Richmond Avenue Methodist Episcopal Church - Table of Contents
History - Richmond Avenue Methodist Episcopal
Also known as Upper West Arts Center
525 West Ferry St at Ferry Circle
Buffalo, NY 14222
Research by Jennifer Walkowski, Architectural Historian, Clinton Brown Company Architecture ReBuild
|Unknown Architect (on site of earlier wood ME Church which dated to 1885)|
1926/27 Chapel Sunday School rooms:
|Edwin V. Denick (Pittsburgh)|
|Metzger & Greenfield (Information below)|
Stained glass windows:
|George M. Booth (Queen City Glass) (Information below)|
Interior Painting and stencil work:
|F.T. Copppins (Information below)|
|A.B. Felgemaker Company, Erie PA (Information below)|
|Alleyway Theatre Incorporated of Buffalo New York|
|Listed on the State and National Registers of Historic Places in late 2008|
The building is owned by the Alleyway Theatre for a new Upper West Arts Center. It will feature two performance stages and additional space for artist studios and meeting rooms.
The building has two basic parts: the earlier Chapel and the later Temple spaces, although these are interconnected.
Metzger & Greenfield
Local architects D. Edward Metzger and Robert A. Greenfield founded the firm of Metzger and Greenfield in 1894. Initially the firm assumed the offices formerly used by Metzger in his private practice, located at 99-100 White Building in downtown Buffalo. By 1897 the firm relocated to office 1318 of the newly completed Guaranty (later Prudential) Building designed by Adler and Sullivan. Both partners had experience both in architecture and engineering, and perhaps the modern steel engineering of the Guaranty Building inspired their innovative use of steel trusses supported by “Z-bar columns” at the Richmond Avenue ME Church.
Robert A. Greenfield was noted as the primary designer behind the Richmond Avenue ME Church. Born in Auburn, NY on January 4th, 1872, Greenfield trained in the office of prominent Buffalo architects Green and Wicks before partnering with Metzger.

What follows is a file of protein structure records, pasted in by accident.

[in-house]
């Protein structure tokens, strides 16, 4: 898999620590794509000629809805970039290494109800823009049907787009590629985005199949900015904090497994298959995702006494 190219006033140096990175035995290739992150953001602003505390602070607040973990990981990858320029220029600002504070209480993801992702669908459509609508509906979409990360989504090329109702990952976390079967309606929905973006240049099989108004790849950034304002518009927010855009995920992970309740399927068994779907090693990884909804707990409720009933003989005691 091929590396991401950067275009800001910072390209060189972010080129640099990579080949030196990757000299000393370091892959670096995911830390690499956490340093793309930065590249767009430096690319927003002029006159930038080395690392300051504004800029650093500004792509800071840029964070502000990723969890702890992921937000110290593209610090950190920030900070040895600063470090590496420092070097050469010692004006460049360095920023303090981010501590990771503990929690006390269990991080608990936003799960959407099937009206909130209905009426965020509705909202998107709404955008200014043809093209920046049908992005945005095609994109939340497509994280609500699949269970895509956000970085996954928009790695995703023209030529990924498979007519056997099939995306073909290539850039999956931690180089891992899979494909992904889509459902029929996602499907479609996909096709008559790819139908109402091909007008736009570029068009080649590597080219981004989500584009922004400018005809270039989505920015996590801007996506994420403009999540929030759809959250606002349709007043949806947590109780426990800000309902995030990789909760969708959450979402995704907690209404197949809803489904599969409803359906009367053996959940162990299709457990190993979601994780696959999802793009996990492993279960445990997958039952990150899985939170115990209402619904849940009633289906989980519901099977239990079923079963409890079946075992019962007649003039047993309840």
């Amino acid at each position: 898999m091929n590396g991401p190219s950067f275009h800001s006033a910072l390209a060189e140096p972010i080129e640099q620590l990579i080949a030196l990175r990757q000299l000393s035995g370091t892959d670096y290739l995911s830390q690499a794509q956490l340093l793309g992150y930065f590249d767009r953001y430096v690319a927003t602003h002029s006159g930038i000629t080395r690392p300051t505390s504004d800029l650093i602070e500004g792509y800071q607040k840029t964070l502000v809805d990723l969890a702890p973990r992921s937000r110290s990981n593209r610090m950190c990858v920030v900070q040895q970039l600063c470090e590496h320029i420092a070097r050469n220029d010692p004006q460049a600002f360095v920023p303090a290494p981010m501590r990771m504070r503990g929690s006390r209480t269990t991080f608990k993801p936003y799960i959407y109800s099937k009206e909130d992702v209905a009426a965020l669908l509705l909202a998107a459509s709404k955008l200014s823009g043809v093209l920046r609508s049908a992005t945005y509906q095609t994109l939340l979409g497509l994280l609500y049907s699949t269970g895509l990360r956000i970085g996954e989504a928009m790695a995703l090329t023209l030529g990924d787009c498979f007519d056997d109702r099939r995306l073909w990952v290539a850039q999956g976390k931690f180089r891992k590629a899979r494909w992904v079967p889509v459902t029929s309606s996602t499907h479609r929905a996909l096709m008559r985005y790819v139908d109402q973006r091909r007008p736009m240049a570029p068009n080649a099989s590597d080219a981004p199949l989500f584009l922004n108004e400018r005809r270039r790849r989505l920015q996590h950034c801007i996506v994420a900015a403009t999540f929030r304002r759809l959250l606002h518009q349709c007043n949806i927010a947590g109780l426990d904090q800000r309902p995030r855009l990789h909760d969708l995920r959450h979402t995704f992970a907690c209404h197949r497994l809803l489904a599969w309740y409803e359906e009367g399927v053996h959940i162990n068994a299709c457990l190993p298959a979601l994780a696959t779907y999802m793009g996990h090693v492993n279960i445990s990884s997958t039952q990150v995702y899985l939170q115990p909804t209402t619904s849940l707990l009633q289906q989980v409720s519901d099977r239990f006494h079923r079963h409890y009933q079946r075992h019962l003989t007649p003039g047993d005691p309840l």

Among his most notable works are the Christian Science Church on Norwood Avenue in Buffalo, the Knights Templar Building in Utica, NY, and the 14-story Postal Telegraph Company Building in New York City.
In 1927, he designed the 16-story Security Building in Miami, which was listed on the National Register of Historic Places in 2003. In the 1930s, Greenfield supervised construction of the National Register listed U.S. Post Office and Courthouse in Pittsburgh, PA (1931-34) before he returned to Buffalo in November 1935 to serve as supervisor of the Federal Court House Building ((1936) on Niagara Square (National Register eligible). A noted architect and engineer, Greenfield was a member of the American Institute of Architects and the American Society of Civil Engineers and served as supervising construction engineer for the Treasury Department for several years.
Robert Greenfield died in Geneva, NY in 1938.
D. Edward Metzger was born in Buffalo in 1864 and began his architectural training in 1881. By 1885 he was managing his brother George’s prominent architectural practice, and supervised construction of the State Office Building and the National Register listed Masten Avenue Armory (postcard).